Wireless power at your fingertips: Researchers develop revolutionary “cuttable, flexible” charger

Japanese researchers are almost as obsessed with wireless technology as they are with robots. They recently announced a new method of wireless charging for smartphones, smartwatches, and other electronic devices.

They created a power transfer sheet made of thin and very flexible material. The conductive sheet can be turned into any shape so that it can fit on any kind of surface or any device. It can even be cut with a pair of scissors, and it will retain its ability to charge electronic devices without any physical contact whatsoever.

University of Tokyo researcher Ryo Takahashi served as the leader of this research effort and the author of the study’s paper. A master’s student in the university’s Graduate School of Information Science and Technology, his invention stemmed from a wish to live in a neat environment with not a single wire to trip on or tangle up.

Takahashi said that the new thin wireless charger could help eliminate the need for cumbersome power cables in electronic appliances and devices that are used at home and in the workplace. He also believed that it could be used in drones, robots, and electric vehicles that normally carry bulky, heavy batteries. (Related: Hundreds of scientists issue joint warning about cancer-causing effects of WiFi, Bluetooth and wireless communications.)

You can bend and even cut this wireless charger as needed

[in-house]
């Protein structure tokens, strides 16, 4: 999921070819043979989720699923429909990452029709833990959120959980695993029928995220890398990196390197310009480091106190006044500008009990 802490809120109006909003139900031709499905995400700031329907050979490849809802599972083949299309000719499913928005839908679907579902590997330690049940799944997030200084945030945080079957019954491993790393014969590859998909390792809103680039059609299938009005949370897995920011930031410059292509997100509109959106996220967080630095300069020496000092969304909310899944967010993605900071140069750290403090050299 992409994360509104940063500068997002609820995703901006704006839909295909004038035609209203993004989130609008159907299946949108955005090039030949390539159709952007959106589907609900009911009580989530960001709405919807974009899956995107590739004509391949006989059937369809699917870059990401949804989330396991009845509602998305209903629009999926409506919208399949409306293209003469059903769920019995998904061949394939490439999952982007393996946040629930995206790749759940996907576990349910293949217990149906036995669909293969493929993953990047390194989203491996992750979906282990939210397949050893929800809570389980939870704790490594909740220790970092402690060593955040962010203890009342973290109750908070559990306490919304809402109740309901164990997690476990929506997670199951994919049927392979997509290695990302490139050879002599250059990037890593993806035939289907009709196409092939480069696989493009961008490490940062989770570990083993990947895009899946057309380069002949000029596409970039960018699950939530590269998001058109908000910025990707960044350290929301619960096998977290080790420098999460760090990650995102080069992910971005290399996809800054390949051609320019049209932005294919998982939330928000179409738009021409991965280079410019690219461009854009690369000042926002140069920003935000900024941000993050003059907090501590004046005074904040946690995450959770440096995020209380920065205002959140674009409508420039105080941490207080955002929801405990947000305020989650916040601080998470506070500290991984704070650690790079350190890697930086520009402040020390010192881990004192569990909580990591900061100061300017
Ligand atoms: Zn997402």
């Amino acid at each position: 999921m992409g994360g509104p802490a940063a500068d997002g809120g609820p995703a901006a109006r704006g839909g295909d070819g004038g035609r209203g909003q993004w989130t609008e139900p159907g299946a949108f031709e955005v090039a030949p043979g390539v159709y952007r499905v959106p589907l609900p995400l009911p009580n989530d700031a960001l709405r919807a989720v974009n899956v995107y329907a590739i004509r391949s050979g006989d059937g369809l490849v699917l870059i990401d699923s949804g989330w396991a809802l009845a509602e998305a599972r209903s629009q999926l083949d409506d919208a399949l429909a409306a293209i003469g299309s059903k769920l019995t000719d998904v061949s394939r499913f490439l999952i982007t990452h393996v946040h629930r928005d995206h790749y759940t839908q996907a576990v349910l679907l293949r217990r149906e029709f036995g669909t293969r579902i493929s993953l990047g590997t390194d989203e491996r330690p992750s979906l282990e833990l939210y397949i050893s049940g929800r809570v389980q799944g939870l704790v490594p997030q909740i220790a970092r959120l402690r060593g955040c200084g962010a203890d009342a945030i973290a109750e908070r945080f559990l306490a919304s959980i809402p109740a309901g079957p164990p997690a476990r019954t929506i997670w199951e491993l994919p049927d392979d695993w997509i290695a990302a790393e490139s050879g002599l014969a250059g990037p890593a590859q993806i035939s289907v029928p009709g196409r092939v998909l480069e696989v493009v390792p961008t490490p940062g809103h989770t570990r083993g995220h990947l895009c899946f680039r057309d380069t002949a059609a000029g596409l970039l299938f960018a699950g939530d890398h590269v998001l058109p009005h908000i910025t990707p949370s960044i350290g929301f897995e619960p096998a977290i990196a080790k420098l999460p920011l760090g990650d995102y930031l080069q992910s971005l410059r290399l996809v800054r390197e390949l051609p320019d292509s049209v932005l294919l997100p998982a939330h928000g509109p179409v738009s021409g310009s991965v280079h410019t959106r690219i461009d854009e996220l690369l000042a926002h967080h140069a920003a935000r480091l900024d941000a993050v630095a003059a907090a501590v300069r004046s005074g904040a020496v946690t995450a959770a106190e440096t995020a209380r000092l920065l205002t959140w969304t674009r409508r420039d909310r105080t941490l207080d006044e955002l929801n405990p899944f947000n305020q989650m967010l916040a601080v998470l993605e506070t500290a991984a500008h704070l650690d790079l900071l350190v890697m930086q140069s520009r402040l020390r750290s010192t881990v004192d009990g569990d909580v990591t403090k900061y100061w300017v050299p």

Takahashi had earlier participated in a robotics project. His experiences from that study gave him the idea to look for new, efficient, and uncomplicated ways of delivering power to robots, smartphones, and other electronic devices.

Takahashi and his teammates came up with the very first wireless power transfer sheet that can be cut into any kind of shape. The concept might sound absurd at first, but the versatility of such a flexible material became evident when one realizes that commercially available wireless chargers are bulky and rigid devices that have trouble fitting into tight spaces.

“The sheet is thin and flexible so you can mold it around curved surfaces such as bags and clothes,” Takahashi explained. “Our idea is anyone could transform various surfaces into wireless charging areas.”

The seemingly unrelated abilities to flex, be cut without getting damaged, and contact-free transmission of power are enabled by Takahashi’s unique design. The wireless power transfer sheet operated in a similar way to the conventional system used by wireless power chargers.

A contact-free charger contained coils made from conductive materials. When activated, the coils induced an electric current in a matching set of coils inside the electronic device, thereby recharging the latter.

Making technology less visible

However, the conductive coils of the University of Tokyo-designed wireless power transfer system are arranged in a different way. So not only is the sheet much thinner than a conventional charging pad, but a much larger portion of its surface area can be used for charging.

Furthermore, the wiring of the coils follow a very robust pattern. If enough of the wires escape damage while the sheet is being cut, the coils will continue to induce energy into another electronic device.

“Currently a 400-millimeter (15.75-inch) square sheet provides about 2 to 5 watts of power, enough for a smartphone,” Takahashi said regarding the current iteration of the wireless charger. “But I think we could get this up to tens of watts or enough for a small computer.”

The researchers have proposed several potential uses for the wireless power transfer sheet. Embedding the flexible material into soft surfaces of items would help reduce the obtrusiveness of electronics in daily life. Bags, clothing, furniture, and toys were cited as some of the potential recipients of the technology.

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